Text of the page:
Types of PCOS
The previous post about PCOS was about the criteria involved in diagnosing someone with PCOS. Many clinicians follow the Rotterdam criteria, which require 2 out of 3 criteria to be met in order to be diagnosed with PCOS.They are:
Delayed ovulation or menstrual cycles (anovulation)
High androgenic hormones like testosterone
Polycystic ovaries on ultrasound
Because you need to meet 2 criteria, your PCOS presentation may be slightly different than someone else’s. This brings us to the four types of PCOS.
The 4 PCOS types
Known as the classic type of PCOS. Signs and symptoms include: high BMI, increased weight circumference, highest androgens values, increased LH/FSH, AMH, low progesterone, and menstrual irregularity. Insulin resistance is also a factor – leading to an increased risk of diabetes and heart disease.
Another classic form of PCOS. Signs and symptoms include: increased BMI, weight around the waistline, menstrual irregularity, signs of high androgens (ie. hirsutism, acne, and hair loss). Insulin resistance is also a factor in this type. In addition, this type may include older women.
Signs and symptoms include: Medium BMI score, weight around the waistline, high androgens (ie. testosterone), polycystic ovaries, and while periods may be regular – ovulation may not be occurring (therefore, be sure to get your progesterone checked around day 21)!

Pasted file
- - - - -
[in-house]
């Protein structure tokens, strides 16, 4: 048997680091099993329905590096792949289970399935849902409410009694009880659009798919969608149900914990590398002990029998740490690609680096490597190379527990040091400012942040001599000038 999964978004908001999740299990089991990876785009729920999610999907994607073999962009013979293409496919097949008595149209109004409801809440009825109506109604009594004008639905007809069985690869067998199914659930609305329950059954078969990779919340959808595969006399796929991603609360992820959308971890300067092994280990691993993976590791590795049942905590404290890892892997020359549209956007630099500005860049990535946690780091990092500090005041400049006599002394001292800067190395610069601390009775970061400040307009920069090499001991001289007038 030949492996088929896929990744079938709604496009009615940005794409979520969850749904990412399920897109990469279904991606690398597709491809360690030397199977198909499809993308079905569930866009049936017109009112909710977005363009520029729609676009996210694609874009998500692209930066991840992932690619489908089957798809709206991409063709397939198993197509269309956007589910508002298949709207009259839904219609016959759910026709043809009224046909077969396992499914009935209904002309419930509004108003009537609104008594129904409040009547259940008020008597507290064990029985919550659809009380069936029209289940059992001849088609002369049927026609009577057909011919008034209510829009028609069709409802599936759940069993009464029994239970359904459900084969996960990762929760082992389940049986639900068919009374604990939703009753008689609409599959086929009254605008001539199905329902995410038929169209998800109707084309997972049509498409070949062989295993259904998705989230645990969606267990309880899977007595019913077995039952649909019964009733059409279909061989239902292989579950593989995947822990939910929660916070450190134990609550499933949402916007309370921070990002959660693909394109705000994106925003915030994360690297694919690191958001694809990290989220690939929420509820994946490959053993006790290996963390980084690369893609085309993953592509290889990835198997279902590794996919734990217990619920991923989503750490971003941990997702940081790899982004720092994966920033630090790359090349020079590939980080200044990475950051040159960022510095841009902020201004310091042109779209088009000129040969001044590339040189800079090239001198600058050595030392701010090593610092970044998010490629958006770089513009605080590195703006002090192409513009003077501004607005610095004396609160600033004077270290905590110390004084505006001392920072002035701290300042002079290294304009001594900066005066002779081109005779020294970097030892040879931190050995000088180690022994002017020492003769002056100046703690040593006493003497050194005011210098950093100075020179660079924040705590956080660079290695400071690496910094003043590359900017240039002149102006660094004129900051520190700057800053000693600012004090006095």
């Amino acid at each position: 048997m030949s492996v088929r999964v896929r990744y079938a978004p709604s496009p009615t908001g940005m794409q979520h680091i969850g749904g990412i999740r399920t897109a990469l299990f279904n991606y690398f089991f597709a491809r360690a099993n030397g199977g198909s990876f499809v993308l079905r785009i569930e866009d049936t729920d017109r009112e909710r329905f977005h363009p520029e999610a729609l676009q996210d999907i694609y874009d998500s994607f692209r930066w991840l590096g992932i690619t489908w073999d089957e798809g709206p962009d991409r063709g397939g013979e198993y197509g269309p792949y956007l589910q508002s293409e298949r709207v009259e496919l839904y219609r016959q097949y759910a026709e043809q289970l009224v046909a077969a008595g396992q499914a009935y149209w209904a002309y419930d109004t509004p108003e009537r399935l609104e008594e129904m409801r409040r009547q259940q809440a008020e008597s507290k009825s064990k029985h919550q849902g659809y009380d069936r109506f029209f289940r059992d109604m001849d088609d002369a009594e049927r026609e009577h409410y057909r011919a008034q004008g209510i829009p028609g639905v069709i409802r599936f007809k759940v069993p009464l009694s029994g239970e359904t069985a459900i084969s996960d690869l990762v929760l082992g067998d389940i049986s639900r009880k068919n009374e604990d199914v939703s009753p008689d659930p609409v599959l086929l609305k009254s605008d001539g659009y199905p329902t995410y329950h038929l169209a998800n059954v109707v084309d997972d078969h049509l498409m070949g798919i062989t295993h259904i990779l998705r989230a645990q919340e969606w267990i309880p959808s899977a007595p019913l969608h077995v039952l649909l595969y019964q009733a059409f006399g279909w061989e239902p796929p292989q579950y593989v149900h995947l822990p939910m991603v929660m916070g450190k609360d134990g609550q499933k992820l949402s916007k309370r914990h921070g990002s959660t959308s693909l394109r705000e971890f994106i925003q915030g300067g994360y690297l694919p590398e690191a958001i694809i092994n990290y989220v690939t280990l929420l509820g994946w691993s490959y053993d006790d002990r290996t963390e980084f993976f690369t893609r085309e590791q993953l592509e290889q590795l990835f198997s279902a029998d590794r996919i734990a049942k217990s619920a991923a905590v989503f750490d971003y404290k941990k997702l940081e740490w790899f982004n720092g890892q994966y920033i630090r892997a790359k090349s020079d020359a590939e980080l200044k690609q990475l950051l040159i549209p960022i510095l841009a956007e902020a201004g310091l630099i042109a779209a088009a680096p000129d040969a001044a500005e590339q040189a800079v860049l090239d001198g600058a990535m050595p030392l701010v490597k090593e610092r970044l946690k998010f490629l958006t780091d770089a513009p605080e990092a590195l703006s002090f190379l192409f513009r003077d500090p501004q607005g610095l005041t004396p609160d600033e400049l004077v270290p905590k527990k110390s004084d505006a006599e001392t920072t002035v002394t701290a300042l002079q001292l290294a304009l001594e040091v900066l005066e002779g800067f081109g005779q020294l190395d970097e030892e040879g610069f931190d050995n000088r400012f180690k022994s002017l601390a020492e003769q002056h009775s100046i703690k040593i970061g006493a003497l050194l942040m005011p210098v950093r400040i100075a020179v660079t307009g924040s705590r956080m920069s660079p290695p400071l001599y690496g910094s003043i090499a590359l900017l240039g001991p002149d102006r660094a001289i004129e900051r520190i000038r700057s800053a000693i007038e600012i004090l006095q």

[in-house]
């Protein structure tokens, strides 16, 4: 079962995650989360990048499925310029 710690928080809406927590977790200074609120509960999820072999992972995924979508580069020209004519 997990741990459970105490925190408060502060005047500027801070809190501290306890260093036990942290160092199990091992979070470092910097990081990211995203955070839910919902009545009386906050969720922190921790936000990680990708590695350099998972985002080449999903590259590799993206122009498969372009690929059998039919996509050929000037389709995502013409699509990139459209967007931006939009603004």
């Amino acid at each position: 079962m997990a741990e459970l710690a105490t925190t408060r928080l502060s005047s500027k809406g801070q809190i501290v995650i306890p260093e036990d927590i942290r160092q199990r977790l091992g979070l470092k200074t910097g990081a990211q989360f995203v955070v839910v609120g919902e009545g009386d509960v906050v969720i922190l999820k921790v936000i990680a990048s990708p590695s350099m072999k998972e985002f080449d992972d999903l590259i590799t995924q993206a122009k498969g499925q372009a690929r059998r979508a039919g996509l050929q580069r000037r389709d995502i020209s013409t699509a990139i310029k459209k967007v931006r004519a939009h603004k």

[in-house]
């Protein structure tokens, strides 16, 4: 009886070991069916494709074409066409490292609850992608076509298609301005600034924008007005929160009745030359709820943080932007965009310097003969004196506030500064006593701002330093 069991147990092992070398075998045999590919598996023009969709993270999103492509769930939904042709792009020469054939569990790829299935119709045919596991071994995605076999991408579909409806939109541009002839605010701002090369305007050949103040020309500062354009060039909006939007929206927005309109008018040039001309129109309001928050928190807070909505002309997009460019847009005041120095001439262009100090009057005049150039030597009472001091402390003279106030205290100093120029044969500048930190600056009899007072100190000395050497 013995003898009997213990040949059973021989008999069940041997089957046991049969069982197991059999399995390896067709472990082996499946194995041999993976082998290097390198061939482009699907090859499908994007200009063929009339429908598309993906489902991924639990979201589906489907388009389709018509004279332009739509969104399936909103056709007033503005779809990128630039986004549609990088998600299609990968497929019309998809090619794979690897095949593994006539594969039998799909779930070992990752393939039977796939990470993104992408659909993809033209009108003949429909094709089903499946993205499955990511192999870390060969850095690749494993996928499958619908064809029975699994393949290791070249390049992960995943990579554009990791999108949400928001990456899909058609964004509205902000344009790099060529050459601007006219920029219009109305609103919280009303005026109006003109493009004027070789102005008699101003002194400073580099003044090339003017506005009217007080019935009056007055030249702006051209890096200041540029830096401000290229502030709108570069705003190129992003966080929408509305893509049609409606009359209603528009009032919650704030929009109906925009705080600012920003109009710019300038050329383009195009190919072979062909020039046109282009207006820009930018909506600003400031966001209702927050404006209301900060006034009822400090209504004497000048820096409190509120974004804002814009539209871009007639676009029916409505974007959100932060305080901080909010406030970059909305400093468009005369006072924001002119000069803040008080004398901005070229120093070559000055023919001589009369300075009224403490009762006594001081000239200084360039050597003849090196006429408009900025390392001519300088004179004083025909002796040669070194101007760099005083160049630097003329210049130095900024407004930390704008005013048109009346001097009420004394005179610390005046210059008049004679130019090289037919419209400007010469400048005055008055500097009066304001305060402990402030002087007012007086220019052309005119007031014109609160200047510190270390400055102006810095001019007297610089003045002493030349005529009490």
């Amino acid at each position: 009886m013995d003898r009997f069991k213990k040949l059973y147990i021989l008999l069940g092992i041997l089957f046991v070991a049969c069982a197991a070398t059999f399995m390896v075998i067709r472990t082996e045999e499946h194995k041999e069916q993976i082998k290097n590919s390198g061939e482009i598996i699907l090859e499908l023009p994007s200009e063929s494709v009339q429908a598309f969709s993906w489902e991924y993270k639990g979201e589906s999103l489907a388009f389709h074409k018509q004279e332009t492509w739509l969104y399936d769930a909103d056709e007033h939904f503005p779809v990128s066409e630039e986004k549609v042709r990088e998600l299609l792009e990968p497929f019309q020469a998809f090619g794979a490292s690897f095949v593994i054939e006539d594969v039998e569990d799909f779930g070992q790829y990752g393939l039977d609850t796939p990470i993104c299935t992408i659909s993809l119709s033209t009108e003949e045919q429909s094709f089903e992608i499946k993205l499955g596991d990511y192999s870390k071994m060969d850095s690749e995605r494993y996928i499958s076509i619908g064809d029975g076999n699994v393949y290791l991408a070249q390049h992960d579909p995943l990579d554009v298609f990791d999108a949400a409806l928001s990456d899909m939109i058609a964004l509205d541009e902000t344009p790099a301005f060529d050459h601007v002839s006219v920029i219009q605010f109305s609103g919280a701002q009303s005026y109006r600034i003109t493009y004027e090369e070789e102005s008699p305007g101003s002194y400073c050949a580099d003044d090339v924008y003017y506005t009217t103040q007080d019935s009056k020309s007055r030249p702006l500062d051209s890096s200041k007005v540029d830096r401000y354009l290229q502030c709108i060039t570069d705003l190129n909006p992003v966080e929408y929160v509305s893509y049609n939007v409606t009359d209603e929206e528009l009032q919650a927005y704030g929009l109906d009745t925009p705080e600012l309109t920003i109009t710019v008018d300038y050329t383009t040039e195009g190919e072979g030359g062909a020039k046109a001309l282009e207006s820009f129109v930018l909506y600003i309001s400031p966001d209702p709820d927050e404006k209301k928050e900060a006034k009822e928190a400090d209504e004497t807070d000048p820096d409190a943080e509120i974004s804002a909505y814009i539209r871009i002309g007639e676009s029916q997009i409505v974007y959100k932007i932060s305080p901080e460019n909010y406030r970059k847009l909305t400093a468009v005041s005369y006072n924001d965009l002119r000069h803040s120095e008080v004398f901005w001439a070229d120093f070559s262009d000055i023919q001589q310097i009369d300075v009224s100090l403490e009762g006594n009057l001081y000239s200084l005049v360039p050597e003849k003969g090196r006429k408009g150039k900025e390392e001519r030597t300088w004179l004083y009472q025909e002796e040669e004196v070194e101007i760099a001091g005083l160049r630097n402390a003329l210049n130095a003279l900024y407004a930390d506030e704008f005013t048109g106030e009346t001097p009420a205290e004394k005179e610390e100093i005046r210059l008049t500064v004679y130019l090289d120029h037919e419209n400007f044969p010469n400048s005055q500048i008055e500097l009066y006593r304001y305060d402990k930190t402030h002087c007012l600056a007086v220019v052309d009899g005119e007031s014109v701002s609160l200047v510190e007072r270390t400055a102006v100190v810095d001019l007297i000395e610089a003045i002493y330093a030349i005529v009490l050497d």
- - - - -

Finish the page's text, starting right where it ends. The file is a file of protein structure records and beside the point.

Considered the ‘lean’ PCOS. Signs and symptoms include: menstrual irregularities, polycystic ovaries, androgen levels are optimal – no physical signs of androgen excess, normal BMI, normal waist circumference, may be signs of insulin resistance.
Rule these conditions out
Before you jump aboard the PCOS train, you want to rule out certain conditions first, as they may be the cause of some of your symptoms:
High prolactin (found on blood work)
Hypothyroidism – this can occur with PCOS
Non-classical congenital adrenal hyperplasia
A note about insulin resistance
As you might have noticed, insulin resistance is predominant in many of the types of PCOS. So how do you measure for it?
Oral glucose tolerance test
You can use these first two values (which you can get assessed through blood work) to calculate your HOMA-IR score. Ideally your score should be less than 1.5.
Too much insulin can lead to excess androgens being formed (in various ways) and it may also impair ovulation.
If you’re thinking that you have some of these signs and/or symptoms, and have yet to get any of your blood work done – do it! Because there are different types of PCOS, you want to get solid evidence of which type you may be. This will ultimately help determine the best type of treatment for you!
Find out your PCOS type with this blood work:
Don’t forget that Naturopathic Doctors can also requisition blood work! Speak to your ND to determine if that’s the best option for you.
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